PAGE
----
In the first of many overly-clever touches, Paul Giamatti plays Paul Giamatti. Yes, the character is named Paul Giamatti (stop, my sides!). He’s starring in a production of Chekov’s Uncle Vanya and the emotional strife of his character remains with him after rehearsals end. To rid himself of this misery, Paul goes to a clinic run by David Strathairn’s Dr. Flintstein. The clinic specializes in removing souls for storage until the client wants it back. This premise would be enough material to construct a rather serious film around the nature of the soul and emotion. Instead, Barthes squanders the chance to make something thoroughly thought-provoking by introducing a plot strand about Russians smuggling souls back and forth across the Atlantic. When Giamatti discovers his soul has been stolen, he takes off for Russia to get it back. This is the point when the film descends into farce-cum-buddy-pic as Giamatti teams up with Dina Korzun’s ‘soul mule’ to get his soul back. This shift in plot only distances the audience from the characters as the premise gets more and more unlikely. We go from debating the purpose of the soul to chasing after Russian traffickers without suggesting any answers for the debate of the first half, leaving intriguing ideas flapping in the wind.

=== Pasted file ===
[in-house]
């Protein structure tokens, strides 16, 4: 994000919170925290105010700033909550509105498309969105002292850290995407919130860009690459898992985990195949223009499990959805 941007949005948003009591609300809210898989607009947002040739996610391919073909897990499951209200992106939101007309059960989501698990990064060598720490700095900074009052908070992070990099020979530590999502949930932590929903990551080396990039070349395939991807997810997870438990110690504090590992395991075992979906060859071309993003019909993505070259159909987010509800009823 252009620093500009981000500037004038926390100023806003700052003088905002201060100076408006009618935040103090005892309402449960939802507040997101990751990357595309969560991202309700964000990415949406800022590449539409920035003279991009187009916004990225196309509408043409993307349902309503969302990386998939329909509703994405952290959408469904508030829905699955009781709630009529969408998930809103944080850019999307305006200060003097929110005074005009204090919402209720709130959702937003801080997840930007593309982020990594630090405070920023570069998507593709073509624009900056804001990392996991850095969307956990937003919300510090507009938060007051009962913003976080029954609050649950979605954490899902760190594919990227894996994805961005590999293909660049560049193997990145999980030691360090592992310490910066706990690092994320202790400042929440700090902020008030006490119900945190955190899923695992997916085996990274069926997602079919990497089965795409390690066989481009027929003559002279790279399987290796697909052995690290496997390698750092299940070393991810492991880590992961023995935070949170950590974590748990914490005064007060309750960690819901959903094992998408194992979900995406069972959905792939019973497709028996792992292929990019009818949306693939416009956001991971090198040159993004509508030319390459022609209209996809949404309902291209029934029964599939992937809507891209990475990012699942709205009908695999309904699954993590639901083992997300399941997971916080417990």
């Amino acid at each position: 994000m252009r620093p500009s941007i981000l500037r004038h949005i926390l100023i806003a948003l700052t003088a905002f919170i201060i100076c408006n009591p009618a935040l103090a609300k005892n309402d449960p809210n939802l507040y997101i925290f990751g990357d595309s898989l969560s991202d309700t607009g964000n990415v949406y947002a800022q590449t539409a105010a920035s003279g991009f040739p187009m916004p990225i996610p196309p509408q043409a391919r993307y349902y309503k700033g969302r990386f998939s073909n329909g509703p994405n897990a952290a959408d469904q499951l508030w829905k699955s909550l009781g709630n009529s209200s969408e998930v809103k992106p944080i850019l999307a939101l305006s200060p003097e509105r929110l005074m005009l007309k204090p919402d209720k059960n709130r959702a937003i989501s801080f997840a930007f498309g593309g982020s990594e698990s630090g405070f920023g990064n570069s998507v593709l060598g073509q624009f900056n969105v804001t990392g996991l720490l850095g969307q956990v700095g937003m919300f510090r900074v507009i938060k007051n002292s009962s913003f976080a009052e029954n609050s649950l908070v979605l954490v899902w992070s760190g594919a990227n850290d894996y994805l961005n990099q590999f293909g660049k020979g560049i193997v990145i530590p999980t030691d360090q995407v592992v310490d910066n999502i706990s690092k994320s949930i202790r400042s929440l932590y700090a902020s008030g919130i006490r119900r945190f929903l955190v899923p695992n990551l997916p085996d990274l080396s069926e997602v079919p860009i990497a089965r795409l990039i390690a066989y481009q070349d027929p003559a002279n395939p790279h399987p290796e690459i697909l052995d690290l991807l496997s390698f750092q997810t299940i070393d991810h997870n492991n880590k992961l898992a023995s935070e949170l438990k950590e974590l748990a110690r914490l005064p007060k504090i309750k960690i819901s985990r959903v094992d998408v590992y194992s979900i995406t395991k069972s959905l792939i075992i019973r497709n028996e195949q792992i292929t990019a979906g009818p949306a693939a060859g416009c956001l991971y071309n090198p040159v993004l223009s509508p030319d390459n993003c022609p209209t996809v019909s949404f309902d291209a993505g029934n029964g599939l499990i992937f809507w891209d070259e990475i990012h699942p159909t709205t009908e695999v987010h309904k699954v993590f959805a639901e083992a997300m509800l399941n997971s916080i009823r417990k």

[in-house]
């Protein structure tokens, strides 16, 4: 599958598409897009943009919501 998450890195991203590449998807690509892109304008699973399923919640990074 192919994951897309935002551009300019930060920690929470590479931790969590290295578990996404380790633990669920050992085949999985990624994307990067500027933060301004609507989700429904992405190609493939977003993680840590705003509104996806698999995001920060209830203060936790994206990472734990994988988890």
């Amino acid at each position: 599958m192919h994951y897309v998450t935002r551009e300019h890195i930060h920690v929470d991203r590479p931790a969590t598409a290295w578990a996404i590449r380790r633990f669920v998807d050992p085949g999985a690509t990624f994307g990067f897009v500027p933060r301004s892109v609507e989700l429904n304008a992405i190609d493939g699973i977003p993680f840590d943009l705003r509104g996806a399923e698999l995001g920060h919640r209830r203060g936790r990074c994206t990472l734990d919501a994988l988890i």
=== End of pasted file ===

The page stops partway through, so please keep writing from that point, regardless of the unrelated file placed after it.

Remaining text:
Giamatti does his trademark sad-sack routine, which suits this film just fine. Dina Korzun offers a sympathetic performance, but Emily Watson is wasted as Giamatti’s wife. The whole film is shot in chilly blues and whites, distancing the audience even more from the already elusive ideas introduced in the first half of the film. Cold Souls deserves praise for some intriguing and original ideas, but will ultimately disappoint for boxing these ideas in an unoriginal plot.  A textbook case of a missed opportunity.